“Strategy formation is judgmental designing, intuitive visioning, and emergent learning; it is about transformation as well as perpetuation; it has to include analyzing before and programming after as well as negotiating during …” – Henry Mintzberg
Throughout time, a large amount of thinkers have addressed the issues related to business strategy systems from many different angles. To a large extent the difference in perspective can be understood from a wide range of base disciplines on which the strategy arguments are based, like for example economy, biology, anthropology, philosophy and politicology. Mintzberg emphasises this broad diversity of perspectives in the current debate and has identified nine main distinct schools in strategic thinking. Three of these schools – Design, Planning and Positioning School - are said to be prescriptive in nature and the other six schools – Entrepreneurial, Cognitive, Learning, Political, Cultural and Environmental School - are descriptive in nature.
As with any classification, there is a certain danger in the sense that trying to put rich individual ideas and concepts into a limited number of ‘boxes’ may lead to oversimplification. However, this classification of strategy schools does contribute to a deeper understanding of how strategy systems are perceived in a limited number of mainstreams of thinking. With a (corporate) strategy system being defined as the set of deliberate or non-deliberate processes that determines the focus, composition, scale and scope of corporate activities, in order to sustain distinctive strategic advantages over time [Kemp, 2003], the following concise review of the nine main schools of strategy thinking provides with a rich diversity of angles on how strategies are shaped, initiated, negotiated, formulated, implemented and improved – in other words, how strategy systems function.
The Design School – Strategy Systems as Processes of Conception
According to the design school, strategy systems are prescribed to be deliberate in nature and strategy formation is regarded as a process of conscious thought. Responsibility for that control and consciousness must rest with the chief executive officer, who is thereby the main strategist. Moreover, the model of strategy formation should be kept as simple and informal as possible. Strategies should be one of a kind, where the best ones result from a process of individualised design. The strategy systems thus should be regarded as a true design process, which is complete when strategies appear fully formulated. Thereby strategies should be made explicit and they have to be kept simple. Finally, only after these unique, full blown, explicit, and simple strategies are fully formulated can they be implemented.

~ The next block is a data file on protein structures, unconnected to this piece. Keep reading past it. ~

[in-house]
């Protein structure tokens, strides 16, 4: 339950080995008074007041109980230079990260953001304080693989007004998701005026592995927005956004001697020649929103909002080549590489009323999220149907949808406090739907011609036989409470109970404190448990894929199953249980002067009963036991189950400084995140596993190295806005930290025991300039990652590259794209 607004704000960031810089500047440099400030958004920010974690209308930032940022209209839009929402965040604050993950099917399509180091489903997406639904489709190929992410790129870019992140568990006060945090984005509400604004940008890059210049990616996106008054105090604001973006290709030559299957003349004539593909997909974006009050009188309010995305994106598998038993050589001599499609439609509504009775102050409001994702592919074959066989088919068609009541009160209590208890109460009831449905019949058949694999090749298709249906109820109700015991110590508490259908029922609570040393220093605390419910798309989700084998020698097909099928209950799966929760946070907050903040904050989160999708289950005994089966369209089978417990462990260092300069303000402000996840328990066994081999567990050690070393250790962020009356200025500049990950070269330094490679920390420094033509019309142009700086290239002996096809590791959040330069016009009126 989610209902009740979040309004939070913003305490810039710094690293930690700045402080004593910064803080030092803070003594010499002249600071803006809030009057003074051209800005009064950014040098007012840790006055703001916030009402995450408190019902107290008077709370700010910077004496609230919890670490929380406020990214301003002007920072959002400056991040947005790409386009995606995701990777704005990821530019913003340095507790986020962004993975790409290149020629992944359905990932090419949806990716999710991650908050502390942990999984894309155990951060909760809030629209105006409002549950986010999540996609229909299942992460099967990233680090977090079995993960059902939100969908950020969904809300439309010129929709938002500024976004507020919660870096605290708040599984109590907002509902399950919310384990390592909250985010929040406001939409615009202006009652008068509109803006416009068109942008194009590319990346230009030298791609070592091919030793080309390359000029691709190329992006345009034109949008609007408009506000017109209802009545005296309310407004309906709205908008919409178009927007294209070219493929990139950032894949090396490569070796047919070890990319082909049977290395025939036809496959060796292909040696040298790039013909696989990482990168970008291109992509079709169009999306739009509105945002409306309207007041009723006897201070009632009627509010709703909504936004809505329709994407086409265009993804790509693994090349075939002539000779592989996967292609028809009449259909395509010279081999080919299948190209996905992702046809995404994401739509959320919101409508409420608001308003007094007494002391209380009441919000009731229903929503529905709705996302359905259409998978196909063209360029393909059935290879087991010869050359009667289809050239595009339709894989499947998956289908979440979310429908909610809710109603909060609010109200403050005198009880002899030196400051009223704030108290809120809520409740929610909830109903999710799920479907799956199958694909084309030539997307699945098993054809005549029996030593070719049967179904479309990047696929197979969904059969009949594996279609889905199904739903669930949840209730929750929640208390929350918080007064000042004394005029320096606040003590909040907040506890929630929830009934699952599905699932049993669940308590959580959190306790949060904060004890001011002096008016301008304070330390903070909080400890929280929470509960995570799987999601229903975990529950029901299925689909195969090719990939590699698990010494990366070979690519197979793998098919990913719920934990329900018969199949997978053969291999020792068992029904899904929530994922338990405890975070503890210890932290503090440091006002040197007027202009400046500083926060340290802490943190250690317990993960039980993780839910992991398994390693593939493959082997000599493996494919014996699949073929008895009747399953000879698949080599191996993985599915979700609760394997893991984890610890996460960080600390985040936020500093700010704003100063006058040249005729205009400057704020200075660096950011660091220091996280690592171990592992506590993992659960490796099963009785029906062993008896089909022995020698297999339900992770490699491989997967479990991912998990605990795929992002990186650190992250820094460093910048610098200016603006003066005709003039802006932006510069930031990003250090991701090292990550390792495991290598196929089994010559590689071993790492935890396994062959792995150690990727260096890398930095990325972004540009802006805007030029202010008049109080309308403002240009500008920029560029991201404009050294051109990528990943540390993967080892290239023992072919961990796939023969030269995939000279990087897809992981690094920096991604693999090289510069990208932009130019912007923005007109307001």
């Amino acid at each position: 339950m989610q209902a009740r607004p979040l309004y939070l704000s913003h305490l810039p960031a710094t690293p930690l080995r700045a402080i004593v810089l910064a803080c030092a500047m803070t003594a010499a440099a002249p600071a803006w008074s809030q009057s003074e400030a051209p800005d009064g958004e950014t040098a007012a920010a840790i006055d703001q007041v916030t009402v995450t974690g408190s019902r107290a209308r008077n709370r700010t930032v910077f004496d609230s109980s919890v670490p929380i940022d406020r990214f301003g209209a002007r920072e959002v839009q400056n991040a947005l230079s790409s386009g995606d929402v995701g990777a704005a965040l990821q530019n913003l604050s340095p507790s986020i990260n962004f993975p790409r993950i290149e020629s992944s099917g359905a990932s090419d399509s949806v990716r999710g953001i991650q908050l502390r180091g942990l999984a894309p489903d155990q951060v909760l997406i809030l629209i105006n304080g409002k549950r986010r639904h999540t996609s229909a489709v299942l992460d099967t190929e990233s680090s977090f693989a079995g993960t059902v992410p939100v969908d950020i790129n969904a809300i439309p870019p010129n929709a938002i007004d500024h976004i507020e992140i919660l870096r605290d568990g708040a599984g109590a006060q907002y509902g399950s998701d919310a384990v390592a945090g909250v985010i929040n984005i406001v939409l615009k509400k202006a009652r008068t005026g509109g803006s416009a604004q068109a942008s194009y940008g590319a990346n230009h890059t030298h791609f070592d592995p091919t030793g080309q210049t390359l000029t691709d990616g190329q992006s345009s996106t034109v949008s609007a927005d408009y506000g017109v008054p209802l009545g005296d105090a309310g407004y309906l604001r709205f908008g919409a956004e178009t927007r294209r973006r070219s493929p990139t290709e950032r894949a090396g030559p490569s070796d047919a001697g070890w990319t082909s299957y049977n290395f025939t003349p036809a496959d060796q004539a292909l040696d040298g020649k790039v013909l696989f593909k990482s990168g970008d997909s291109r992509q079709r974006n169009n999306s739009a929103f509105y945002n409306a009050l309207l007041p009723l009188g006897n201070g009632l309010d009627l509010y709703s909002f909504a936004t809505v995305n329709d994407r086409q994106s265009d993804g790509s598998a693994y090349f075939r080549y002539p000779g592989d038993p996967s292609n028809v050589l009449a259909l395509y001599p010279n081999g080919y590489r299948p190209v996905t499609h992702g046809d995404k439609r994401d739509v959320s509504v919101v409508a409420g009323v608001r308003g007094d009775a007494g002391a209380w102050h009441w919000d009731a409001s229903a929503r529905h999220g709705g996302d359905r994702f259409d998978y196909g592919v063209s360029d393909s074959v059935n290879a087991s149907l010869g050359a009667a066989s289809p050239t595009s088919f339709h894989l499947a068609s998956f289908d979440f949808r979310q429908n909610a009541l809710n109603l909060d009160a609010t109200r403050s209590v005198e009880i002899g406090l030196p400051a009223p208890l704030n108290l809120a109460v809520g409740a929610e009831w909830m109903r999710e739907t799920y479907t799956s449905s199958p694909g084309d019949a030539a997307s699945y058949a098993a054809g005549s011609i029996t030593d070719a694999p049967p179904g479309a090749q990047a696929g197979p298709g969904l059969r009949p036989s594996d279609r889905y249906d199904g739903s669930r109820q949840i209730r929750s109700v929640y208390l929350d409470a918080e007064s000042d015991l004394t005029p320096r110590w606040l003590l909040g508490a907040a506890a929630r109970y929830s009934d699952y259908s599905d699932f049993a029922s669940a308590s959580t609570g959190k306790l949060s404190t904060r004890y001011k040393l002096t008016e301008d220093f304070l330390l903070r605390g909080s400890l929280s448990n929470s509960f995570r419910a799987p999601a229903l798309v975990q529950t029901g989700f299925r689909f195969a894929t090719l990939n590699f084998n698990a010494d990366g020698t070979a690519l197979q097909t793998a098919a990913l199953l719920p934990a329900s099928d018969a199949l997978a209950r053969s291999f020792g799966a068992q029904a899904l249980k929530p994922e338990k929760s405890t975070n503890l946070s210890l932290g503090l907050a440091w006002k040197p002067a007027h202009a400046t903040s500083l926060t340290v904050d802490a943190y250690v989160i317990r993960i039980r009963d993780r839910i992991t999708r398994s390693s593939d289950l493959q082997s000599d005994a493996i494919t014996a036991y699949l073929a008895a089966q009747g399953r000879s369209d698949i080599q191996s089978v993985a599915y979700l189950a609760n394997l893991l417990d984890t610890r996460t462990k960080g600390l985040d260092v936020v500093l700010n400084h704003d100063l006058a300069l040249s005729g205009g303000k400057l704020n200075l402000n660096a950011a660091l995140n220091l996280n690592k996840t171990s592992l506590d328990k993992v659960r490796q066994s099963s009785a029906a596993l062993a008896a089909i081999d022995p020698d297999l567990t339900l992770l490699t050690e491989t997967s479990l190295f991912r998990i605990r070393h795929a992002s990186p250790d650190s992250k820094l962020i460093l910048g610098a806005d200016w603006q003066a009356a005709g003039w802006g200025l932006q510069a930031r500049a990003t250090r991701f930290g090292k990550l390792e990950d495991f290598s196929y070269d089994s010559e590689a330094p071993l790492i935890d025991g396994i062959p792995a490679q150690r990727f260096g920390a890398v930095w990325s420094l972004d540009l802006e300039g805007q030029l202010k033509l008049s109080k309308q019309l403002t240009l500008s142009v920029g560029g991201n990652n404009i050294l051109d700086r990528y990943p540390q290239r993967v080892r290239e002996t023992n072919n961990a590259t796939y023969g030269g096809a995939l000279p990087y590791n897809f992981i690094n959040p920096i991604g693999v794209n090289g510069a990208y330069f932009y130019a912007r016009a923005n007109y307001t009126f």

The Planning School - Strategy Systems as Formal Processes
According to the planning school, with its roots in systems thinking and cybernetics, strategy systems are prescribed to be the controlled, conscious processes of formal planning, decomposed into distinct steps, each delineated by checklists and supported by techniques. Responsibility for the overall process typically rests with the chief executive in principle; however responsibility for its execution rests with staff planners in practice. In comparison with the design school, resulting strategies appear from this process much more full blown and detailed. Strategies are made explicit so that they can be implemented through detailed attention to objectives, budgets, programs and operating plans of various kinds. The thinking of the planning school has led organisations, mainly in the seventies and early eighties, to build up significant staff departments of analysers and planners. This has broad with it an amount of disadvantages in practice, such as [according to Mintzberg, 1998]: staff departments taking over the process; the process being dominated by the staff; planning systems being virtually designed to produce no results; planning...
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